Dark matter ‘observed’ in the inner part of our Milky Way
New research shows the presence of dark matter in the innermost part of the Milky Way, including in our Solar System and in the neighbourhood of planet Earth. The implications of the study published yesterday in Nature Physics are remarkable: dark matter does exist around us and also between us and the centre of our galaxy. This research also constitutes an important step in the direction of grasping the nature of dark matter.
Despite being undetectable by standard telescopes, dark matter is believed to account for most of the matter (26.8% against the 4.9% of ordinary matter, while dark energy accounts for the remaining 68.3%) in the Universe. Its presence and properties are inferred from its gravitational effects on visible matter, radiation and all the other large-scale structure of the observable Universe. Dark matter was postulated by Jan Oort in 1932 – though on the basis of inadequate evidence – and by Fritz Zwicky in 1933 to account for evidence of “missing mass” in the orbital velocities of galaxies in clusters. More adequate evidence was given in 1939 by Horace W. Babcock, but was only in the 1960s-1970s that Vera Rubin offered robust evidence supporting the existence of dark matter.
The existence of dark matter in the outer parts of the Milky Way is well established, but it has always proven very difficult to reveal its presence in the innermost regions of our galaxy, where our Solar System is located. This is due to the difficulty of measuring the rotation of gas and stars – which is used to infer about the existence of dark matter – with enough precision, from our position in the Milky Way. “In our new study, we obtained for the first time a direct observational proof of the presence of dark matter in the innermost part of the Milky Way. We have created the most complete compilation so far of published measurements of the motion of gas and stars in the Milky Way, and compared the measured rotation speed with that expected under the assumption that only luminous matter exists in the Galaxy. The observed rotation cannot be explained unless large amounts of dark matter exist around us, and between us and the Galactic centre” – says Miguel Pato at the Department of Physics, Stockholm University.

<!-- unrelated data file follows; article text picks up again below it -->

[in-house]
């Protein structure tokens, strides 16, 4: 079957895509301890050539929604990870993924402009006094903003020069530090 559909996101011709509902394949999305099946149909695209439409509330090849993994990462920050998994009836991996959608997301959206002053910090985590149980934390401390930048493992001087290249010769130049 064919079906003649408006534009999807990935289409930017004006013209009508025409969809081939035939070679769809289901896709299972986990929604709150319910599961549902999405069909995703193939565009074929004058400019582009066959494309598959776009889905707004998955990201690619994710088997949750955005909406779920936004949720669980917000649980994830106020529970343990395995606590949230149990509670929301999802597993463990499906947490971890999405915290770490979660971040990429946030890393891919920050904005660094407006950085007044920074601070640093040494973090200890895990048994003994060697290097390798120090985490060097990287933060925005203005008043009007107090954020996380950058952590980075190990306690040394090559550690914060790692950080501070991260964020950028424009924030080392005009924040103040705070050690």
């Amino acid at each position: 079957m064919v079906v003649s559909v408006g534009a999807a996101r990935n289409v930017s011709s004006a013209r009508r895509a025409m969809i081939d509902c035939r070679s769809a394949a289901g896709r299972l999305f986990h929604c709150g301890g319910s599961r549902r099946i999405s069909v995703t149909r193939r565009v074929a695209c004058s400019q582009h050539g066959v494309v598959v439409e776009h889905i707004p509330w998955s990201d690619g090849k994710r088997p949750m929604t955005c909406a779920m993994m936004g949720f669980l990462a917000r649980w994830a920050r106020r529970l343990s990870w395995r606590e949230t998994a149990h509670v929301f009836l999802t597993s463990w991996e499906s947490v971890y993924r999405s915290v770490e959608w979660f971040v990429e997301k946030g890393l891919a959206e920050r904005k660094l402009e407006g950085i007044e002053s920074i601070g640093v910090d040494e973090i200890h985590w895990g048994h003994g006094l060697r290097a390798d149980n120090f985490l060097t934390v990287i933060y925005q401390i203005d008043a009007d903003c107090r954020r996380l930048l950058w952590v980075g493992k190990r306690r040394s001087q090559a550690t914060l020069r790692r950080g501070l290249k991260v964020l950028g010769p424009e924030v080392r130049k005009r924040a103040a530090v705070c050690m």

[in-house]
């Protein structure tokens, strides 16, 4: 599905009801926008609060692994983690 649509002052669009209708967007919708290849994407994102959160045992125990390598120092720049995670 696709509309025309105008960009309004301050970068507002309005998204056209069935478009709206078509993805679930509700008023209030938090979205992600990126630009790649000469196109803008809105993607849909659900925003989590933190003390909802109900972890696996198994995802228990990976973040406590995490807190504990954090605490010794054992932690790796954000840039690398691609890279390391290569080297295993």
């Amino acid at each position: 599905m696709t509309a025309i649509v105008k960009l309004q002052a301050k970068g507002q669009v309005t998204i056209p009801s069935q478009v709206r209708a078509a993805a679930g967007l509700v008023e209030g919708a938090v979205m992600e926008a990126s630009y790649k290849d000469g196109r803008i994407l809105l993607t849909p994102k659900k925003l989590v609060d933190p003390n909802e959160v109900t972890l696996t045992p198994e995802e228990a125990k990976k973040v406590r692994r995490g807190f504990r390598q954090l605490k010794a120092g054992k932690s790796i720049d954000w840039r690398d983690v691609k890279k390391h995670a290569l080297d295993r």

The research has even deeper implications. “Our method will allow for upcoming astronomical observations to measure the distribution of dark matter in our Galaxy with unprecedented precision. This will permit to refine our understanding of the structure and evolution of our Galaxy, and it will trigger more robust predictions for the many experiments worldwide that search for dark matter particles. The study therefore constitutes a fundamental step forward in the quest for the nature of dark matter” – concluded Pato.
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